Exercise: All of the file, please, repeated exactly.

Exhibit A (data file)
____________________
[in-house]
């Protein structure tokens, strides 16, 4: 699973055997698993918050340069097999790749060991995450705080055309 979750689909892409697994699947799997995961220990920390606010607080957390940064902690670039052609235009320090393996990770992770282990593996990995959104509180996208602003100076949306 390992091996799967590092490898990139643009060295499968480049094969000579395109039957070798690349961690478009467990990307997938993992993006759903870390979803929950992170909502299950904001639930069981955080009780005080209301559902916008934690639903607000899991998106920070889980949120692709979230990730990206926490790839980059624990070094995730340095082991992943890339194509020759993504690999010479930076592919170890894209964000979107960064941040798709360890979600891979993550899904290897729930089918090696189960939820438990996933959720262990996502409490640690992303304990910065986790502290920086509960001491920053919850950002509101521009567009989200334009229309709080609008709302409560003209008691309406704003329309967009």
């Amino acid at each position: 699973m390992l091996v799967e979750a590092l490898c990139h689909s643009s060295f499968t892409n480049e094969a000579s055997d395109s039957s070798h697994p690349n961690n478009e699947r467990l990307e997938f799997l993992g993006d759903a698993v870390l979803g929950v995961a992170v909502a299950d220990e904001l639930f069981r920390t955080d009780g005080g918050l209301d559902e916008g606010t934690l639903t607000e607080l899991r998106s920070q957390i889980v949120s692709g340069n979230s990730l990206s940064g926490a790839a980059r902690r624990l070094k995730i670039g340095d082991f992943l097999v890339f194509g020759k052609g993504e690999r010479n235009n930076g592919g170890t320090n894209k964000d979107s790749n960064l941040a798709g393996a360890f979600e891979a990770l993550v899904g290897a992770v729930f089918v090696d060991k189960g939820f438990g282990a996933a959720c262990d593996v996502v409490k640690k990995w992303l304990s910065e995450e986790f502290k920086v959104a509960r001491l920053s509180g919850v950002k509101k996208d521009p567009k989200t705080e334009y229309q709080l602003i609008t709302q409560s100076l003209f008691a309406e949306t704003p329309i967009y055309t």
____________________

[in-house]
């Protein structure tokens, strides 16, 4: 699973055997698993918050340069097999790749060991995450705080055309 979750689909892409697994699947799997995961220990920390606010607080957390940064902690670039052609235009320090393996990770992770282990593996990995959104509180996208602003100076949306 390992091996799967590092490898990139643009060295499968480049094969000579395109039957070798690349961690478009467990990307997938993992993006759903870390979803929950992170909502299950904001639930069981955080009780005080209301559902916008934690639903607000899991998106920070889980949120692709979230990730990206926490790839980059624990070094995730340095082991992943890339194509020759993504690999010479930076592919170890894209964000979107960064941040798709360890979600891979993550899904290897729930089918090696189960939820438990996933959720262990996502409490640690992303304990910065986790502290920086509960001491920053919850950002509101521009567009989200334009229309709080609008709302409560003209008691309406704003329309967009």
């Amino acid at each position: 699973m390992l091996v799967e979750a590092l490898c990139h689909s643009s060295f499968t892409n480049e094969a000579s055997d395109s039957s070798h697994p690349n961690n478009e699947r467990l990307e997938f799997l993992g993006d759903a698993v870390l979803g929950v995961a992170v909502a299950d220990e904001l639930f069981r920390t955080d009780g005080g918050l209301d559902e916008g606010t934690l639903t607000e607080l899991r998106s920070q957390i889980v949120s692709g340069n979230s990730l990206s940064g926490a790839a980059r902690r624990l070094k995730i670039g340095d082991f992943l097999v890339f194509g020759k052609g993504e690999r010479n235009n930076g592919g170890t320090n894209k964000d979107s790749n960064l941040a798709g393996a360890f979600e891979a990770l993550v899904g290897a992770v729930f089918v090696d060991k189960g939820f438990g282990a996933a959720c262990d593996v996502v409490k640690k990995w992303l304990s910065e995450e986790f502290k920086v959104a509960r001491l920053s509180g919850v950002k509101k996208d521009p567009k989200t705080e334009y229309q709080l602003i609008t709302q409560s100076l003209f008691a309406e949306t704003p329309i967009y055309t």